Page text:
In our own time and in this season of preparation as we commemorate that first Advent and anticipate the second, John’s call is being issued yet again with a similar fervor, enjoining the kind of response that recognizes the ultimate futility of placing self on a pedestal, calling upon God only when there is the presumed need for a quick miracle. There is a very real sense in which John’s call today, as these two verses of our hymn suggest, is a reminder of the fact that the world’s salvation does not lay in the hands of any presumed super-power and as such, our preparedness to experience the fullness of salvation begins now, when in recognition of our lost state without God, we surrender to Him who alone guarantees life in all its fullness.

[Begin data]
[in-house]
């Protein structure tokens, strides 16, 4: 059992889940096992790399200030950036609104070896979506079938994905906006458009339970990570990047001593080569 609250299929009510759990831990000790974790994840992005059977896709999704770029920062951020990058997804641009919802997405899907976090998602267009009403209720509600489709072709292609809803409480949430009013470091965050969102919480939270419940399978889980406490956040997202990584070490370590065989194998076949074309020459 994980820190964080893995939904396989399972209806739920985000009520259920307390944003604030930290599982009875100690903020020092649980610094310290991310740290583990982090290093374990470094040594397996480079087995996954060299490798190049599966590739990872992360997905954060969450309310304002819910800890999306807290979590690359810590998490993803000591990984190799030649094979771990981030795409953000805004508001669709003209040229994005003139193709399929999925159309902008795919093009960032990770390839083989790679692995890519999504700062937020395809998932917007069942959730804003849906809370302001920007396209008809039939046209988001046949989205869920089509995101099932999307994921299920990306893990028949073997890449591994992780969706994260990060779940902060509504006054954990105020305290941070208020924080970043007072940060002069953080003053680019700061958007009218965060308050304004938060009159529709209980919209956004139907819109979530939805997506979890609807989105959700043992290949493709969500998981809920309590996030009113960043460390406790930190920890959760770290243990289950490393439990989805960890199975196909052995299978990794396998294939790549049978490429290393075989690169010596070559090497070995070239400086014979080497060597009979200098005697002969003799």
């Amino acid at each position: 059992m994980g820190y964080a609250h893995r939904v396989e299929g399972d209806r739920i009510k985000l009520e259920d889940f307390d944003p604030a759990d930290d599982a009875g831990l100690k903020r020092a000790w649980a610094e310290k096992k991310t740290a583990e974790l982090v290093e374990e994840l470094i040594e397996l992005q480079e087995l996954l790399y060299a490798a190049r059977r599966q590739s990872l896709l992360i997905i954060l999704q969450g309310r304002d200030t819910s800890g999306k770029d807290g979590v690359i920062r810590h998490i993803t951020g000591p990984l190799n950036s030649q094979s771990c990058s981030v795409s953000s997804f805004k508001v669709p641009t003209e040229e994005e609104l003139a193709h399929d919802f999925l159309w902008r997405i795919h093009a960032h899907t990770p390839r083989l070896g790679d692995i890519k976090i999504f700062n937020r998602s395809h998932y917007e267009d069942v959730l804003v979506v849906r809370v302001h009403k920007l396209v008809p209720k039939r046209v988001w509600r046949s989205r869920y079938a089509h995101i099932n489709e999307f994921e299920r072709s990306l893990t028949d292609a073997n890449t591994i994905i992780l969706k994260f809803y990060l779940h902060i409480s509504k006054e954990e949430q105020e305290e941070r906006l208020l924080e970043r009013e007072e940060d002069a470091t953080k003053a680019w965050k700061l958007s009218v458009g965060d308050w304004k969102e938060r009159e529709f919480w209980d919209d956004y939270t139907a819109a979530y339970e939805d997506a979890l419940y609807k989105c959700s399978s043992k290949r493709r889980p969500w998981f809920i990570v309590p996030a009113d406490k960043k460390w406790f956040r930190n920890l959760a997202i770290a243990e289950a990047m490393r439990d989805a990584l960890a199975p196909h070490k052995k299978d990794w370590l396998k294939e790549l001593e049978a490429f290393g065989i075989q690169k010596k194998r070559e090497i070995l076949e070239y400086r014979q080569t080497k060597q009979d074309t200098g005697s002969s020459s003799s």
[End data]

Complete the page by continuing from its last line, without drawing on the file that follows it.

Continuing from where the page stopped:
So, there is no preferred status or standing with God except that of sinner, saved by grace; there is no encountering the divine Word without evidence of a changed life and there is no proclamation of the Good News without the kind of commensurate action that celebrates the Lordship of Jesus, in and over…all.
Advent is not a season of sentimentality; it is not a season for the kind of spiritual reverie that desires only the mountaintops and not the valleys of discipleship; it is the time to listen for and hear what the Spirit is saying to the Church and through the Church, the world. Advent is the time to look with eyes anointed by the Spirit, in order to perceive and prepare for the coming of the Lord in and by whom alone, peace, harmony, loveliness and light, indicators of God’s abiding presence over all creation…can be restored. Let those with ears then, listen to what the Spirit is saying. +
Contributed by: Canon Grace Jervis